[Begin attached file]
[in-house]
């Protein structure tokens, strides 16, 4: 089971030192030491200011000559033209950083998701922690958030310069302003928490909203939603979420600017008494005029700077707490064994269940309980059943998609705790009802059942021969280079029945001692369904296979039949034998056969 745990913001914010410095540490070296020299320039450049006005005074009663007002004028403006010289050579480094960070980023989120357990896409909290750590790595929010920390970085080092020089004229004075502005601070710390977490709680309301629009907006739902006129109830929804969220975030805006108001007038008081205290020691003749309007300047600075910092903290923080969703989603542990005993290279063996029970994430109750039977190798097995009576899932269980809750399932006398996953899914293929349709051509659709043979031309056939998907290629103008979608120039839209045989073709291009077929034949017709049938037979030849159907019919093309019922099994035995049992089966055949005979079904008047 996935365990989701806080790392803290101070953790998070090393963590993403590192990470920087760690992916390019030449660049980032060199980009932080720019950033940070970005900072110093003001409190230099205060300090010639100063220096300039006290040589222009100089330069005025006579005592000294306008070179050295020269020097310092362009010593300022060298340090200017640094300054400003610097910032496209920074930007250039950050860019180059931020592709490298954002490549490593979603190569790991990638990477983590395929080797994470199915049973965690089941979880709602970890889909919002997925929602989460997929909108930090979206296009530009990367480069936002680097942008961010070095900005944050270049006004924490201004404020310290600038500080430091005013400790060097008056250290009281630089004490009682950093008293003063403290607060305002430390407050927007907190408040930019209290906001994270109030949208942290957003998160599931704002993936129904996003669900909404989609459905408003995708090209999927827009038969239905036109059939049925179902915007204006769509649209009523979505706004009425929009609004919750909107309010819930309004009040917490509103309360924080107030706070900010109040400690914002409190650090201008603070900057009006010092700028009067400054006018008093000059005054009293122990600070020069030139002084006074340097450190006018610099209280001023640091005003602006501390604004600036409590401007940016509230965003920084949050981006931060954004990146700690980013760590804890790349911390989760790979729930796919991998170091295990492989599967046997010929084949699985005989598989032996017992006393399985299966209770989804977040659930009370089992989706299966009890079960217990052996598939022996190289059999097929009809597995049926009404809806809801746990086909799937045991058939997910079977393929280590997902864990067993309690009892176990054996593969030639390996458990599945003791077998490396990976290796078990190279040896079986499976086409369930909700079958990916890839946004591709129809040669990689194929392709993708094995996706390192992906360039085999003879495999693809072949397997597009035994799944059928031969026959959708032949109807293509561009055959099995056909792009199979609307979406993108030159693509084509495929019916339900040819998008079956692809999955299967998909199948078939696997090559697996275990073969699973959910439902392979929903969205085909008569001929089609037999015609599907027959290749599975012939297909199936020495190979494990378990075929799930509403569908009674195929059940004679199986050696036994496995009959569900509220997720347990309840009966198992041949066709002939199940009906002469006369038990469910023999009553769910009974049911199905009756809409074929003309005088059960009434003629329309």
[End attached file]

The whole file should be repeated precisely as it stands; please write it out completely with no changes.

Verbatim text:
[in-house]
């Protein structure tokens, strides 16, 4: 089971030192030491200011000559033209950083998701922690958030310069302003928490909203939603979420600017008494005029700077707490064994269940309980059943998609705790009802059942021969280079029945001692369904296979039949034998056969 745990913001914010410095540490070296020299320039450049006005005074009663007002004028403006010289050579480094960070980023989120357990896409909290750590790595929010920390970085080092020089004229004075502005601070710390977490709680309301629009907006739902006129109830929804969220975030805006108001007038008081205290020691003749309007300047600075910092903290923080969703989603542990005993290279063996029970994430109750039977190798097995009576899932269980809750399932006398996953899914293929349709051509659709043979031309056939998907290629103008979608120039839209045989073709291009077929034949017709049938037979030849159907019919093309019922099994035995049992089966055949005979079904008047 996935365990989701806080790392803290101070953790998070090393963590993403590192990470920087760690992916390019030449660049980032060199980009932080720019950033940070970005900072110093003001409190230099205060300090010639100063220096300039006290040589222009100089330069005025006579005592000294306008070179050295020269020097310092362009010593300022060298340090200017640094300054400003610097910032496209920074930007250039950050860019180059931020592709490298954002490549490593979603190569790991990638990477983590395929080797994470199915049973965690089941979880709602970890889909919002997925929602989460997929909108930090979206296009530009990367480069936002680097942008961010070095900005944050270049006004924490201004404020310290600038500080430091005013400790060097008056250290009281630089004490009682950093008293003063403290607060305002430390407050927007907190408040930019209290906001994270109030949208942290957003998160599931704002993936129904996003669900909404989609459905408003995708090209999927827009038969239905036109059939049925179902915007204006769509649209009523979505706004009425929009609004919750909107309010819930309004009040917490509103309360924080107030706070900010109040400690914002409190650090201008603070900057009006010092700028009067400054006018008093000059005054009293122990600070020069030139002084006074340097450190006018610099209280001023640091005003602006501390604004600036409590401007940016509230965003920084949050981006931060954004990146700690980013760590804890790349911390989760790979729930796919991998170091295990492989599967046997010929084949699985005989598989032996017992006393399985299966209770989804977040659930009370089992989706299966009890079960217990052996598939022996190289059999097929009809597995049926009404809806809801746990086909799937045991058939997910079977393929280590997902864990067993309690009892176990054996593969030639390996458990599945003791077998490396990976290796078990190279040896079986499976086409369930909700079958990916890839946004591709129809040669990689194929392709993708094995996706390192992906360039085999003879495999693809072949397997597009035994799944059928031969026959959708032949109807293509561009055959099995056909792009199979609307979406993108030159693509084509495929019916339900040819998008079956692809999955299967998909199948078939696997090559697996275990073969699973959910439902392979929903969205085909008569001929089609037999015609599907027959290749599975012939297909199936020495190979494990378990075929799930509403569908009674195929059940004679199986050696036994496995009959569900509220997720347990309840009966198992041949066709002939199940009906002469006369038990469910023999009553769910009974049911199905009756809409074929003309005088059960009434003629329309």